Photo Credit: Jewish Press

A kiruv professional named Rabbi Friedman was on a plane next to a man ordering a non-kosher meal. Rabbi Friedman normally would not have said anything, but he noticed this man’s last name was Weinstein.

Weinstein’s gotta be a Jew, Rabbi Friedman thought.

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After deliberating for a moment, Rabbi Friedman turned to Mr. Weinstein and said casually, “I don’t mean to be rude, but did you know you can order kosher meals on airplanes nowadays?”

Mr. Weinstein responded, “I know, but whatever G-d tells me to do, I do the exact opposite.” Mr. Weinstein started rolling up his sleeve to reveal the numbers tattooed on his arm in Auschwitz, one of the Holocaust’s most brutal concentration camps.

Rabbi Friedman stared at his arm, and realized there was nothing he could say. Mr. Weinstein continued passionately, “If G-d says keep Shabbos, I drive. If Hashem says keep kosher, I eat shrimp. And let me tell you why.” He paused for a moment while choking up. “It was my Kasriel Menachem that finished me…” His voice trailed off as a look of pain overtook his face.

“I was in Auschwitz when we heard the planes of liberation overhead. We were almost free, but the Nazis demanded one final roll call. Every other member of my family had been ruthlessly murdered. The only one left was my son, Kasriel Menachem. He was my life. I lived for him, because of him, and through him. We could see the finish line, and I was squeezing his hand tightly as we ran towards roll call.

“Suddenly, there was a stampede, and everyone scattered, trampling one another. Soon after, my son’s hand began to turn limp. I tried to tighten my grip, but ultimately my hand loosened and we were separated. That was the last time I saw my Kasriel Menachem.

“Subsequently, I heard that my last child was taken, and some said he was killed. If G-d can do that to my Kasriel Menachem, then whatever G-d says to do, I do the opposite.”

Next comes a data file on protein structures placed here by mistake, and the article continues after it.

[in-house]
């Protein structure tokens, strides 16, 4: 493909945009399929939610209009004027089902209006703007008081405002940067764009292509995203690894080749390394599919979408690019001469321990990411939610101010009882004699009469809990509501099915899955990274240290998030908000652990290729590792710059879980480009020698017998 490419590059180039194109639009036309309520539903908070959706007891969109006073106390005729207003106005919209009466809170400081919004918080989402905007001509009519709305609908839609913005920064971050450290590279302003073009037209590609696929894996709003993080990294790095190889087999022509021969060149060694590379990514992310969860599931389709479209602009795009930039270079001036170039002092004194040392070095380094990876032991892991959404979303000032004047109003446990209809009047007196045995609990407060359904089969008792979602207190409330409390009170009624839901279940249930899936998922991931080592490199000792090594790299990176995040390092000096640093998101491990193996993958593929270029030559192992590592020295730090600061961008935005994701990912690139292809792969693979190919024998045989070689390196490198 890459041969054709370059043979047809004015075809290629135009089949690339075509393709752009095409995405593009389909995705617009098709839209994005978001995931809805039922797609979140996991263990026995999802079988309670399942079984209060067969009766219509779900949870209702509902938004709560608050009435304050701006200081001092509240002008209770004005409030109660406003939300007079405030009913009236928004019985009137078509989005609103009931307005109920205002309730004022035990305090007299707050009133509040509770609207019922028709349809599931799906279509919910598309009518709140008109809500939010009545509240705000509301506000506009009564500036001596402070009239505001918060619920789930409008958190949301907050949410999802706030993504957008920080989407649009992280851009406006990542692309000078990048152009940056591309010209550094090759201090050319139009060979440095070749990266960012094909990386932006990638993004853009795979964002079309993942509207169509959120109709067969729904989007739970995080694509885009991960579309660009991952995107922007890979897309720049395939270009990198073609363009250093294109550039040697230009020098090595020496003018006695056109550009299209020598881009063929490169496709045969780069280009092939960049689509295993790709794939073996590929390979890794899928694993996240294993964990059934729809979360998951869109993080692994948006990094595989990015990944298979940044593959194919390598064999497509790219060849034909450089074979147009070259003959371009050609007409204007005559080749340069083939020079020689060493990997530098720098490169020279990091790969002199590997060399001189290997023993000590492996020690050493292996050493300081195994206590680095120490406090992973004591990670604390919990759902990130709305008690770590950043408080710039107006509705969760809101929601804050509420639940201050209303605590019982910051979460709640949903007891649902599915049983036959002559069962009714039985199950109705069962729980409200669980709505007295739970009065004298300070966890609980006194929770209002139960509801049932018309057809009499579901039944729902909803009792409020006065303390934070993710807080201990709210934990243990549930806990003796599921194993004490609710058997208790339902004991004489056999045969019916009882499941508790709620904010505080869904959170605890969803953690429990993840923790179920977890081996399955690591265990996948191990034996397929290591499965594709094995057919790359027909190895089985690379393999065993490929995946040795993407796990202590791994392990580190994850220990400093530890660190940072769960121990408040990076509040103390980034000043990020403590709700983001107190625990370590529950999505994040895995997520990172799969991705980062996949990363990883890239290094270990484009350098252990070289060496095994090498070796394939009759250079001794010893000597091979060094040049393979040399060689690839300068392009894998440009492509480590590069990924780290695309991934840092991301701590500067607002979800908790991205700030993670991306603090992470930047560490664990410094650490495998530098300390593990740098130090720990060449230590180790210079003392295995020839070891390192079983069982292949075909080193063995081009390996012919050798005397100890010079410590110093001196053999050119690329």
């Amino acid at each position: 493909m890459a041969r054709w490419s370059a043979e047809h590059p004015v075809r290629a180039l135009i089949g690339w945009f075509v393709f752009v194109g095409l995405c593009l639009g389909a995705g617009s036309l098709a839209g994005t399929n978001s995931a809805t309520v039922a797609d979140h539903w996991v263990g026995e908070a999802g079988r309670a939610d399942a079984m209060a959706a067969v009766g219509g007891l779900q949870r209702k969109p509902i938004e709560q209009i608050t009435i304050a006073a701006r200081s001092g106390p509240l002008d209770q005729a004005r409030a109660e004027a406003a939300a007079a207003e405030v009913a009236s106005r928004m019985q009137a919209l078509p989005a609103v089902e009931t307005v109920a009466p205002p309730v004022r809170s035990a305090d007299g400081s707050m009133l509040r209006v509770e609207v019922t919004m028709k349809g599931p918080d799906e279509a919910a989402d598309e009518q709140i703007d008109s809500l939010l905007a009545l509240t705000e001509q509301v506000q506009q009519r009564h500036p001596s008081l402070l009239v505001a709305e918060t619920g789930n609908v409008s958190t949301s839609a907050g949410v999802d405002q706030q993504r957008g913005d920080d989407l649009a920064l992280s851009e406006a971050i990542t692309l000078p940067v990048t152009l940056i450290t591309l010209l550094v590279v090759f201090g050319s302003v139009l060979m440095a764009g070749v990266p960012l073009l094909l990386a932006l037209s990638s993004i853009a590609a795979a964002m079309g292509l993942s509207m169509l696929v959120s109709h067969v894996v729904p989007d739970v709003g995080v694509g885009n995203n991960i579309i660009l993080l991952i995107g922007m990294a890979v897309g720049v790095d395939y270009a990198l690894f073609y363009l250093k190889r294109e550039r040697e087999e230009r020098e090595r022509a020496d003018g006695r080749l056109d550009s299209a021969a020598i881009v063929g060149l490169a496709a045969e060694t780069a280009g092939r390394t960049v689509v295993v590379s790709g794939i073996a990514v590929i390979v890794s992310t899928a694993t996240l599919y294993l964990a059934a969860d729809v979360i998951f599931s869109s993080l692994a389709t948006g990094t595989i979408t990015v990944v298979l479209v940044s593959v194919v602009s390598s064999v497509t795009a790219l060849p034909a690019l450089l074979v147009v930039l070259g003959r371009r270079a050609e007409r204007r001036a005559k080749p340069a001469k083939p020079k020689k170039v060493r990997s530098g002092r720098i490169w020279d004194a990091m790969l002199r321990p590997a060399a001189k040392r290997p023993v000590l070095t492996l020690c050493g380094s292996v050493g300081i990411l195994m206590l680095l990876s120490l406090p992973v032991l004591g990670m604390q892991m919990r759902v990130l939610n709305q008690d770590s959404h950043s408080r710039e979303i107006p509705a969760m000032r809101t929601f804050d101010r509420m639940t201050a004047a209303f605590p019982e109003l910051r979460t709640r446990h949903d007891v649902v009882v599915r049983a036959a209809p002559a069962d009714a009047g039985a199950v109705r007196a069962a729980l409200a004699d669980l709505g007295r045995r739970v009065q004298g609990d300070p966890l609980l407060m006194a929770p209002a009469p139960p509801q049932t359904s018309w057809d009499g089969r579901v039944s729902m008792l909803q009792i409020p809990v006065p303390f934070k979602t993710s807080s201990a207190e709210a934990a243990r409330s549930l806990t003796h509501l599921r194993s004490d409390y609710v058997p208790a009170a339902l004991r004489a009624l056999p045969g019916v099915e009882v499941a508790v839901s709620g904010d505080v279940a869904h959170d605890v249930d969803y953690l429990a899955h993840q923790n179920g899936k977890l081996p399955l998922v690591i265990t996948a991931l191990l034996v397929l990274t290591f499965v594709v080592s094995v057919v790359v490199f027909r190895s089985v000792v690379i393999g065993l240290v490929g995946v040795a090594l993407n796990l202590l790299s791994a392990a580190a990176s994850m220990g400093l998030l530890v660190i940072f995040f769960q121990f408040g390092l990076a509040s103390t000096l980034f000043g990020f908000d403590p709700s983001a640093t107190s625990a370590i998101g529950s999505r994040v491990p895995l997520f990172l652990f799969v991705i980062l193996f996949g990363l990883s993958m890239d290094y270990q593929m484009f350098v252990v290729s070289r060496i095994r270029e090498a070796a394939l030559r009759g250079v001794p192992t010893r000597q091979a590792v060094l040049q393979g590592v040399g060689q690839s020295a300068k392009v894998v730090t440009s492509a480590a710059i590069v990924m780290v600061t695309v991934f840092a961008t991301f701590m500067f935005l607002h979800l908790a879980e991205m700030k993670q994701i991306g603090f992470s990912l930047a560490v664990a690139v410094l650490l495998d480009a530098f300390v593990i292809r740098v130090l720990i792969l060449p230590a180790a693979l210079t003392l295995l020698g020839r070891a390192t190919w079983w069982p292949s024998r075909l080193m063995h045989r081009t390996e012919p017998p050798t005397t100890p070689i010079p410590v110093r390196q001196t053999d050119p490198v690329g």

That ended the conversation. As the flight continued, Rabbi Friedman attempted some lighter conversation, but after the plane landed, they went their separate ways.

Four years later, Rabbi Friedman was in Israel with his family for the yamim nora’im. They had traveled the land and enjoyed visiting a variety of holy sites, hikes, and tourist attractions.

Yom Kippur arrived, and Rabbi Friedman was davening in a small shtiebel in Yerushalayim. There was a break in the prayer service, and he took a walk outside to get some fresh air. As he left the shtiebel, he saw an older man sitting at a bus stop, smoking a cigarette. This was an extremely unusual sight for such a religious neighborhood on Yom Kippur day.

Rabbi Friedman walked closer and realized it was Mr. Weinstein, father of Kasriel Menachem, the man he met years prior on the airplane. He couldn’t believe his eyes! He took a moment to quietly pray, Hashem, if you are orchestrating this meeting for a second time, please help me succeed in softening his heart towards Yiddishkeit.